More detail needed on migrant worker policy, big employer says
By Victoria Young
Sept. 17 (BusinessDesk) - AWF Madison Group wants to see more detail but says new immigration settings aimed to make it
easier to get migrants into jobs “sound sensible”.
The chief executive of one of the country’s biggest temporary labour-hire firm, Simon Bennett, is upbeat about
regulatory changes but expressed concern over how agencies would apply new policies announced by immigration minister
Iain Lees-Galloway today.
In May, AWF blamed regulatory issues around redeploying migrant workers along with tough times in construction for its
60 percent drop in full-year net profit to $2 million. It said the direct cost of regulatory impediments was $1.5
million-plus lost opportunity margin.
Lees-Galloway today introduced a suite of changes that he said would benefit some 25-30,000 businesses which have skills
A new visa system replacing six categories will require employers to be accredited and aims to be less complicated than
the current system.
Lees-Galloway has also said he will introduce sector agreements to have specific terms for recruiting foreign workers
and reinstate the ability for lower-paid workers to bring their families to New Zealand.
He also plans to replace the existing skills bands with monetary thresholds aligned to the median wage, and the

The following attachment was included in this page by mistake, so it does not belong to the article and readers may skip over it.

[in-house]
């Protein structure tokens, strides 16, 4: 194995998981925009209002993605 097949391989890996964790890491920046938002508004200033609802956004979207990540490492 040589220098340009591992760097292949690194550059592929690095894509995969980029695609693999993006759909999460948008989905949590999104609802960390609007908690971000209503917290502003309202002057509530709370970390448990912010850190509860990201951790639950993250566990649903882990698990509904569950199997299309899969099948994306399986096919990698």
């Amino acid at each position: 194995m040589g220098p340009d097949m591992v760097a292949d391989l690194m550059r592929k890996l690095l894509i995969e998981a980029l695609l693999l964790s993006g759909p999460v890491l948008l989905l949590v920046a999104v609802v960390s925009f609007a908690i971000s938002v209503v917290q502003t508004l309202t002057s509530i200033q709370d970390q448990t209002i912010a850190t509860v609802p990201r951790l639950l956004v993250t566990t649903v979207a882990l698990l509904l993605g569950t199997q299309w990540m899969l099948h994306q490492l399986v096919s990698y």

higher-paid jobs skill shortages list will be replaced and there will be open access for the regions. For jobs paying
more than twice the median wage (currently $52,000), an employer won’t have to check there isn’t a New Zealander who can
Speaking to BusinessDesk, Bennett said it would be interesting to see how the changes were brought into reality.
"On the face of it I would have to think that it sounds pretty sensible. But when you see businesses have to be
accredited - you need to apply that policy - that will be the tricky bit. The Ministry of Business, Employment and
Innovation is a big and complex organisation and will have to get their ducks in a row.
“We’d just like to see a bit more detail and we are interested to see what it means. There are some good employers which
have had accreditation removed,” he added.
Bennett added that the policy was sensible in the area of higher paid jobs, where he said workers, particularly in IT
were asked to jump through too many hoops.
“What also scared me a tiny bit was the bullet point around sector agreements, as that's used as a synonym for fair pay
agreements,” he added.
Bennett suggested the policy to bring lower-paid workers' families over to New Zealand might not be needed. “People
don’t understand, particularly for migrants from the Philippines, they don’t always want to bring their families with
Lobby groups including Business NZ, Federated Farmers, Dairy NZ and Horticulture NZ all welcomed the changes.
Business NZ chief executive Kirk Hope said regional New Zealand will benefit most and that industry welcomed the
opportunity to work with officials on the details.
Federated Farmers also said it is confident that simpler and streamlined work-visa processes will deliver for the
"Our message that workforce and related problems experienced by the big cities are not necessarily those experienced in
the provinces has been taken on board - we congratulate the government," Chris Lewis, Federated Farmers employment
He said the changes will help farmers and others employ migrants when they need them.
The changes do not impact the Registered Seasonal Workers Scheme and will be slowly implemented in phases, with the last
phase commencing in 2021